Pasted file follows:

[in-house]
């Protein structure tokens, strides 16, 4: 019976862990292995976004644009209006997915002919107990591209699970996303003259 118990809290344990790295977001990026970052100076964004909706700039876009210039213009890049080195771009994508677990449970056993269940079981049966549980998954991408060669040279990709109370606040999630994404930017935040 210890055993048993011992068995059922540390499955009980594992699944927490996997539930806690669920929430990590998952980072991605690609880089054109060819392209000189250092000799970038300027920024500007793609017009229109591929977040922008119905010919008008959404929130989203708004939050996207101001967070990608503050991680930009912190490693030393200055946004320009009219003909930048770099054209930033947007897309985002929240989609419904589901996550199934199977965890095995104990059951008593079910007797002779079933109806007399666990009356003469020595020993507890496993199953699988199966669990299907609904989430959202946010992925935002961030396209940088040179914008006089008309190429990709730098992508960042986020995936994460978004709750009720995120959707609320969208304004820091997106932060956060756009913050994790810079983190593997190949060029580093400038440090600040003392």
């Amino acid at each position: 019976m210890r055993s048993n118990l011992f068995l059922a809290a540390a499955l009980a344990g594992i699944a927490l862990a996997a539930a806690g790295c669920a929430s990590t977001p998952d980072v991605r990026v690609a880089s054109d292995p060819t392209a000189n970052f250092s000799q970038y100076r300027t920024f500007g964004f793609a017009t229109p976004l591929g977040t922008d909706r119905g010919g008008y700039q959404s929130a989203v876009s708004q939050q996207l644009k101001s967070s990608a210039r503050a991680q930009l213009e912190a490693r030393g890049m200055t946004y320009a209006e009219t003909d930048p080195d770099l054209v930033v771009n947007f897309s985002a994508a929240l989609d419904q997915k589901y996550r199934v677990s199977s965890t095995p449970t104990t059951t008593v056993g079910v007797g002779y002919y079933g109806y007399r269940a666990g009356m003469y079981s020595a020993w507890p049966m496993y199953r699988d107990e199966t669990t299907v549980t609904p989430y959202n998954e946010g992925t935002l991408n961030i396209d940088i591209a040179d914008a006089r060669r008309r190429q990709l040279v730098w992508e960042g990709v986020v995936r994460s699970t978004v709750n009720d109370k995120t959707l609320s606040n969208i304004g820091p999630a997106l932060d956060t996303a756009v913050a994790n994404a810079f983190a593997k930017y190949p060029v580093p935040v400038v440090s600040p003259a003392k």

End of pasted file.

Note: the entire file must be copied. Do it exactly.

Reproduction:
[in-house]
């Protein structure tokens, strides 16, 4: 019976862990292995976004644009209006997915002919107990591209699970996303003259 118990809290344990790295977001990026970052100076964004909706700039876009210039213009890049080195771009994508677990449970056993269940079981049966549980998954991408060669040279990709109370606040999630994404930017935040 210890055993048993011992068995059922540390499955009980594992699944927490996997539930806690669920929430990590998952980072991605690609880089054109060819392209000189250092000799970038300027920024500007793609017009229109591929977040922008119905010919008008959404929130989203708004939050996207101001967070990608503050991680930009912190490693030393200055946004320009009219003909930048770099054209930033947007897309985002929240989609419904589901996550199934199977965890095995104990059951008593079910007797002779079933109806007399666990009356003469020595020993507890496993199953699988199966669990299907609904989430959202946010992925935002961030396209940088040179914008006089008309190429990709730098992508960042986020995936994460978004709750009720995120959707609320969208304004820091997106932060956060756009913050994790810079983190593997190949060029580093400038440090600040003392």
């Amino acid at each position: 019976m210890r055993s048993n118990l011992f068995l059922a809290a540390a499955l009980a344990g594992i699944a927490l862990a996997a539930a806690g790295c669920a929430s990590t977001p998952d980072v991605r990026v690609a880089s054109d292995p060819t392209a000189n970052f250092s000799q970038y100076r300027t920024f500007g964004f793609a017009t229109p976004l591929g977040t922008d909706r119905g010919g008008y700039q959404s929130a989203v876009s708004q939050q996207l644009k101001s967070s990608a210039r503050a991680q930009l213009e912190a490693r030393g890049m200055t946004y320009a209006e009219t003909d930048p080195d770099l054209v930033v771009n947007f897309s985002a994508a929240l989609d419904q997915k589901y996550r199934v677990s199977s965890t095995p449970t104990t059951t008593v056993g079910v007797g002779y002919y079933g109806y007399r269940a666990g009356m003469y079981s020595a020993w507890p049966m496993y199953r699988d107990e199966t669990t299907v549980t609904p989430y959202n998954e946010g992925t935002l991408n961030i396209d940088i591209a040179d914008a006089r060669r008309r190429q990709l040279v730098w992508e960042g990709v986020v995936r994460s699970t978004v709750n009720d109370k995120t959707l609320s606040n969208i304004g820091p999630a997106l932060d956060t996303a756009v913050a994790n994404a810079f983190a593997k930017y190949p060029v580093p935040v400038v440090s600040p003259a003392k």